Fifty Fathoms Tech Gombessa

There’s still a lot of room to improve

I do think, though, that Blancpain can learn a lot from Rolex, especially when it comes to how to treat the brand’s icons over time. Twenty years ago, Blancpain had to reintroduce the Fifty Fathoms into its collection. Having to do that already means something went wrong in the past. But I also feel that the modern Fifty Fathoms still has a lot of room to improve. As I said, that could be in the design department, and it would also be nice if not every good-looking Fifty Fathoms were a hard-to-get (and expensive) limited edition.

But still, when I look at the Fifty Fathoms and the Submariner side by side, I feel more love for the Blancpain than for the Rolex. And I can’t wait for the brand to get back on track and launch a very attractive, non-limited Fifty Fathoms. What about you, Thomas?

Rolex Submariner 6536/1. Image courtesy of Wind Vintage

Thomas: Rolex Submariner

Thanks for that, Daan. You have set me up for my main point perfectly there. Here it is: the Rolex Submariner is indeed more versatile but not at the expense of diving prowess. The current model features the same 300m water resistance and even greater legibility. The combination of the markers and hands is simply better optimized for legibility. Even the lumed bezel of the Fifty Fathoms cannot compensate for that.

I agree that the Blancpain Fifty Fathoms somehow feels a little more diving-first. But if I had to actually rely on either underwater, I would opt for the Submariner. While Blancpain is striving for some sort of balance between Haute Horlogerie and hardcore tools, Rolex just makes the most rock-solid watch imaginable. So even as a pure diving tool, I would not opt for the Blancpain.

Let’s compare the base Fifty Fathoms Automatique ref. 5015 1130 71S and the Rolex Submariner Date ref. 126610LN as an example. From a functional/technical point of view, these offer the same things. The Sub, however, is 4mm smaller, 3.2mm slimmer, and has a more confident date placement and a no-date alternative. And this is before I get into the bracelets, of which Rolex’s is simply best in class. Granted, the FF has a fancier movement, but we were talking diving tools here, weren’t we? After all of this, the Submariner is still €8,450 more affordable at retail, even if it is hard to come by.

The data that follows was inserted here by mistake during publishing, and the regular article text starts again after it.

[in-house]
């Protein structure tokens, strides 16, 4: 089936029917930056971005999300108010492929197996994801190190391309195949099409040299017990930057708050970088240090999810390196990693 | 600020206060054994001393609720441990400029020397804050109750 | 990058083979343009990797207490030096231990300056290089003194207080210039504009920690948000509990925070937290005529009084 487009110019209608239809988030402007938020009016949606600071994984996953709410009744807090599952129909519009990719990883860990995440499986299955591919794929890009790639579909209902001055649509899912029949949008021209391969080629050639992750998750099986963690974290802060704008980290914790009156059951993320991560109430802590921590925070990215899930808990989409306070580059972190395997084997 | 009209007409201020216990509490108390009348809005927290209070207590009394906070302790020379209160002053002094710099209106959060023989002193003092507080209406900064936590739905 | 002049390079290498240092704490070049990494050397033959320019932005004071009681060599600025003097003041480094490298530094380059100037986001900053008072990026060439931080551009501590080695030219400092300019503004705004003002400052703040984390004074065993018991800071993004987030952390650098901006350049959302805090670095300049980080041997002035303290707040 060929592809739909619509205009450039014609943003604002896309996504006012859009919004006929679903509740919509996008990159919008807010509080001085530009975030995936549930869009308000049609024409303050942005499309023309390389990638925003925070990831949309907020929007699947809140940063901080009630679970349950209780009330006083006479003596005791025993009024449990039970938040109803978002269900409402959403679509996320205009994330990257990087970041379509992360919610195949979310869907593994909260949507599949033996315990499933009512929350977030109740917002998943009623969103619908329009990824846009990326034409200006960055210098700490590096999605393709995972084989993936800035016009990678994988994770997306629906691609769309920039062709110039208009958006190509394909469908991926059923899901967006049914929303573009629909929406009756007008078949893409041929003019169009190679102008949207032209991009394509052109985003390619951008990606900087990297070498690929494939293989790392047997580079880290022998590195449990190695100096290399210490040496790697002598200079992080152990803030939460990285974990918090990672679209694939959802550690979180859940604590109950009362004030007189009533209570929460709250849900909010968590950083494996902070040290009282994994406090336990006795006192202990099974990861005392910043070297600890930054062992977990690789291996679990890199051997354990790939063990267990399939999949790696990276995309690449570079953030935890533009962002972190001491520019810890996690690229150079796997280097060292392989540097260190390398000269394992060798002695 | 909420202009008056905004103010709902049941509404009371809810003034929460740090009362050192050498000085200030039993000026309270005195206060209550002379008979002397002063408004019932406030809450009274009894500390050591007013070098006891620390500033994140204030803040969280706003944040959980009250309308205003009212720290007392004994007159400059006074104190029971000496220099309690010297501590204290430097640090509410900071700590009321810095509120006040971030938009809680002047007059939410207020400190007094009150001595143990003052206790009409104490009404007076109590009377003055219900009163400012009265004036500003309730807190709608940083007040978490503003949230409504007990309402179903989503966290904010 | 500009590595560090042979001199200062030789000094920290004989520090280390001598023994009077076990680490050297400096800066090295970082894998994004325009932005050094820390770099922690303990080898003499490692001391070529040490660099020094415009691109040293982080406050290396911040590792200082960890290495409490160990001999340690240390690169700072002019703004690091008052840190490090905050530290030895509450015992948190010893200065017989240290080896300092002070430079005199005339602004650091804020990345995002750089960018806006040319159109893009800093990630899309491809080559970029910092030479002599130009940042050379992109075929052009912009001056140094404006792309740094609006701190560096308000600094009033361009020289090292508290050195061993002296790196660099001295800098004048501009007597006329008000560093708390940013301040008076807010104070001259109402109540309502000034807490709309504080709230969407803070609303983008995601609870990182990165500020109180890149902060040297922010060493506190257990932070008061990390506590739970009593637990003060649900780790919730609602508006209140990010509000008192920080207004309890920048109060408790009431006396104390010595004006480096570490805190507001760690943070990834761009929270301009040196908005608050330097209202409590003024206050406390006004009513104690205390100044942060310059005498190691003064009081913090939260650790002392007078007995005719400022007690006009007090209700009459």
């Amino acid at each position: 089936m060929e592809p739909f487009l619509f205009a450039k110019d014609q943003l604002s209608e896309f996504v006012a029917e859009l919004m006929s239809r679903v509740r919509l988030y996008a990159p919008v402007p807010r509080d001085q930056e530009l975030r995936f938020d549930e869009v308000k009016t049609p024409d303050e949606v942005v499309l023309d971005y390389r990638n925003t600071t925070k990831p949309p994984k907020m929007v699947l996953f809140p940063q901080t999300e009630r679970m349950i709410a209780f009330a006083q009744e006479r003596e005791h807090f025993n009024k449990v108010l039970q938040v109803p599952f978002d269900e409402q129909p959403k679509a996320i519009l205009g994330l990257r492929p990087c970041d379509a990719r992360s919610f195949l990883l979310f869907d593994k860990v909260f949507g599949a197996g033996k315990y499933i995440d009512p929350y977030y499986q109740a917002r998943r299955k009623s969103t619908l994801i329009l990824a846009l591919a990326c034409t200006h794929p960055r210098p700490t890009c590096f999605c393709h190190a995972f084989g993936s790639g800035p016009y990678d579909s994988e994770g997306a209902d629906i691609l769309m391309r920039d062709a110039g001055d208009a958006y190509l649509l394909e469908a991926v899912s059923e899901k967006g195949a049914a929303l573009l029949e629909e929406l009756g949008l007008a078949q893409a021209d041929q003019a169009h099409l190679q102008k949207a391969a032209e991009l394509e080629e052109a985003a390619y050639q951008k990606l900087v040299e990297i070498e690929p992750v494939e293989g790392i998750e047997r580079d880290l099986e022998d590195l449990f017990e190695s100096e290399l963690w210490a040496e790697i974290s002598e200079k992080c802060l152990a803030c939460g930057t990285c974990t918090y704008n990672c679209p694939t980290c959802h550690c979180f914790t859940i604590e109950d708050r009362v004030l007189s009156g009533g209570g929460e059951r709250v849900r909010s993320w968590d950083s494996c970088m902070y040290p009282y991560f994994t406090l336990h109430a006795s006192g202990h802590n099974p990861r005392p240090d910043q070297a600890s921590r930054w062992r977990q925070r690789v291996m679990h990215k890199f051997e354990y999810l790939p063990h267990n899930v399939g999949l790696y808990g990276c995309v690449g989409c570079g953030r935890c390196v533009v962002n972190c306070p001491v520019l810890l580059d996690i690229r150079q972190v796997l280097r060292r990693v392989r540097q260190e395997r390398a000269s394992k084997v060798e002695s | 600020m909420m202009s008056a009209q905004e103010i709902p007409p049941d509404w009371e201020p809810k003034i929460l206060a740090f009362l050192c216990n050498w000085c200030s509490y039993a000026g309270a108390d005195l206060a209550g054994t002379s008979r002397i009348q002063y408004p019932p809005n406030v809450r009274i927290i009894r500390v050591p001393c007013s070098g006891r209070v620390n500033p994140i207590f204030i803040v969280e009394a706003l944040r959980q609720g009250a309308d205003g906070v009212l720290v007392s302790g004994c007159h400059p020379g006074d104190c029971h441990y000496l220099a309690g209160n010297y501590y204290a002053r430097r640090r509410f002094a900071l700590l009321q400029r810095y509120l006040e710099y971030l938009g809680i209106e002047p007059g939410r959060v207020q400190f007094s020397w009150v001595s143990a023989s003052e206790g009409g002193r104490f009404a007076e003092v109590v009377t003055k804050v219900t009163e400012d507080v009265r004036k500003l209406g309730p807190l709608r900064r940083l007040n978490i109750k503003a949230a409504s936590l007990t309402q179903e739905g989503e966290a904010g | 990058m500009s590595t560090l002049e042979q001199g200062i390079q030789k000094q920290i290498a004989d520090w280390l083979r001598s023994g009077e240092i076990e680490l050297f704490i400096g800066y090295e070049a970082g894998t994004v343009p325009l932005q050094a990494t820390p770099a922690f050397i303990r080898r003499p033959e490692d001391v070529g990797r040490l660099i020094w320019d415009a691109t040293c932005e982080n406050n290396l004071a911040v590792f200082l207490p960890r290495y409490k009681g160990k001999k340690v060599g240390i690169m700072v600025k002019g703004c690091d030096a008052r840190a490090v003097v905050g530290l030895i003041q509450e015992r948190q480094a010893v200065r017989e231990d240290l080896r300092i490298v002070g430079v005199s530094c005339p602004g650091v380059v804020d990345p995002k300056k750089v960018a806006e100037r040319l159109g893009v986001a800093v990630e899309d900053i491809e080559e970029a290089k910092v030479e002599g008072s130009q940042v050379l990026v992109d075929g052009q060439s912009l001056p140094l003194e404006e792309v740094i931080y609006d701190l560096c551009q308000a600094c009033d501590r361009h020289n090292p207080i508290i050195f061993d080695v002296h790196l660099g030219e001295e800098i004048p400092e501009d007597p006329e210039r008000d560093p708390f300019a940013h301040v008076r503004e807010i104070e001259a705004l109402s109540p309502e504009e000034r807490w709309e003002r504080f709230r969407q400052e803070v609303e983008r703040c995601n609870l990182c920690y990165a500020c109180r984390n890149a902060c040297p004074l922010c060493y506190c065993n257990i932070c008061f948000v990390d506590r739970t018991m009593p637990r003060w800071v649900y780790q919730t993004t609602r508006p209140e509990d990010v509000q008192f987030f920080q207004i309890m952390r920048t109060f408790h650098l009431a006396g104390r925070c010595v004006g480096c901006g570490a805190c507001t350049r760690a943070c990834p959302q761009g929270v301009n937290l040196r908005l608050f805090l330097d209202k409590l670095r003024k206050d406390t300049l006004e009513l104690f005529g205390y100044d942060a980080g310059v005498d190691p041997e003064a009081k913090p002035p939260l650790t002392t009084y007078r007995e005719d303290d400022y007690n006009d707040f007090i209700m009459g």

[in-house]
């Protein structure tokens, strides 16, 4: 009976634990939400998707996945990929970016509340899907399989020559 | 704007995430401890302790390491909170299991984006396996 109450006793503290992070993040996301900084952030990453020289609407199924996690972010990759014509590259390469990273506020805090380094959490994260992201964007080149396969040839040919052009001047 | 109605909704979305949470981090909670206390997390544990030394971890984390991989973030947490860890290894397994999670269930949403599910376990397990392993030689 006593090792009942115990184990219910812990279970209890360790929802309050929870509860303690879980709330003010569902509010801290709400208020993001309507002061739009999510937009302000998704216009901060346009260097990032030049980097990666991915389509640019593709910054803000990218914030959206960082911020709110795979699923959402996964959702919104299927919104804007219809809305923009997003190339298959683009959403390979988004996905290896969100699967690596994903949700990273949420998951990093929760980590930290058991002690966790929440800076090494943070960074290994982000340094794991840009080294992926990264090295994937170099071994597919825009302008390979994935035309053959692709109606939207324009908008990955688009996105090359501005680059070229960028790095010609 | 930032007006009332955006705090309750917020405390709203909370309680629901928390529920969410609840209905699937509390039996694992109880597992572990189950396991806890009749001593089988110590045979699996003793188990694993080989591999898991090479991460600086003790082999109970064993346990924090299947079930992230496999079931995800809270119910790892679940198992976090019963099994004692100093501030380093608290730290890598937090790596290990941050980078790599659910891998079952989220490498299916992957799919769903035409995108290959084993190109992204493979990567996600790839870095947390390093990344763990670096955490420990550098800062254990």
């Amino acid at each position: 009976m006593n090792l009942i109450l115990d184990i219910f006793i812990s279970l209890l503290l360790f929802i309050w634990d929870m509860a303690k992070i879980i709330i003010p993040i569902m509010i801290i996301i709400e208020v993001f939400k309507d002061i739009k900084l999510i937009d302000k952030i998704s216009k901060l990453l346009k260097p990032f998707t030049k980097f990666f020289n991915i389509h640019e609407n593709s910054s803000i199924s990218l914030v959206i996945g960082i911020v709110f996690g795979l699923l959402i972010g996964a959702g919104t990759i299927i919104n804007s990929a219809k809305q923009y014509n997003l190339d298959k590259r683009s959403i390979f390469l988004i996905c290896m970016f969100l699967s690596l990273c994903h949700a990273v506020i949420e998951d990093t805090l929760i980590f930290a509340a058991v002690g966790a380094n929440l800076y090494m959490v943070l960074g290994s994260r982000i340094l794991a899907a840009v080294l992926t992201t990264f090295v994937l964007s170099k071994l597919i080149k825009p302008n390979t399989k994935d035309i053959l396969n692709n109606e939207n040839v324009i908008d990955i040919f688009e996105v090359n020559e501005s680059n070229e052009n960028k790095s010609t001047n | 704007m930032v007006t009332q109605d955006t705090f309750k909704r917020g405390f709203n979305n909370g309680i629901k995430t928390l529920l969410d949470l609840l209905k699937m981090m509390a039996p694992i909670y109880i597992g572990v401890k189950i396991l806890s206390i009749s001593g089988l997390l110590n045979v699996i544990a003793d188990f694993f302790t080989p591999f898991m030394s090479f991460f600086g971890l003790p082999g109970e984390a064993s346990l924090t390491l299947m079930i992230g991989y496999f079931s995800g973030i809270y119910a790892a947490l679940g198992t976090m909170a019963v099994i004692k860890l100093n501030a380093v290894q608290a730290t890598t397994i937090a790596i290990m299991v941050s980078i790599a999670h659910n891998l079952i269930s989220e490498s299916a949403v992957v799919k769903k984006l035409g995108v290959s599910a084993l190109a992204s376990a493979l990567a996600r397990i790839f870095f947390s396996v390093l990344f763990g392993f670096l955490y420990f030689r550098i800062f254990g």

The Submariner is better managed than the Fifty Fathoms

You already mentioned, Daan, how the Fifty Fathoms had to be reintroduced at some point. I will not hold that against it…stuff happens. But I don’t think the Swatch Group has gotten the best out of it since then. I get the whole “serious diver” vibe of the Fifty Fathoms, but the Bathyscaphe could have been used to create the ultimate luxury, everyday diver. And somehow, Blancpain let Rolex take the cake on both of those concepts — with a single watch, even!

Honestly, my hands itch when I look at the Blancpain Fifty Fathoms’ history. I would just love to team up with Max Resnick and develop an FF watch that is an actual luxury alternative to the Submariner. I understand that this sounds extremely pretentious coming from a lowly writer and aspiring watch brand owner. I just truly feel there is low-hanging fruit to be picked.

As I touched upon in a recent article, Rolex is fantastic at managing its brand heroes. The Submariner is no exception. Honestly, there hasn’t been a bad one since 1953/1954. My pick of the bunch would be a no-date ref. 14060, but the earlier ref. 5513 is aesthetically stunning too. Okay, the current ones are a tad too shiny for my liking, but I certainly would wear those as well. Contrastingly, as you say, the best modern Fifty Fathoms somehow seem to always be the limited editions. And the collection in general is a bit of a mixed bag, with too many hit-or-miss versions. Sorry, Blancpain. I absolutely love you, but I have to be strict here in Sunday Morning Showdown.

Closing thoughts on Submariner versus Fifty Fathoms

There you have it — two of the most iconic dive-watch collections in history facing off. Blancpain remains true to its heritage as a diving tool, while Rolex may have veered into “pop culture status symbol” territory a bit more. But, then again, they didn’t do that at the expense of quality or actual diving potential.

The two do perhaps send different messages. The Fifty Fathoms may get you an approving nod from another aficionado quicker than a Submariner will. The Submariner perhaps suffers a little bit from its massive success in terms of image. After all, you never know at a glance if a Sub owner knows even the first thing about watches. Oh well. At least he/she picked an amazing watch, regardless of the reason behind it.

Which is your favorite? And perhaps more importantly, why? Let us know in the comments section below. And don’t forget to cast your vote!

Rolex Submariner Vs. Blancpain Fifty Fathoms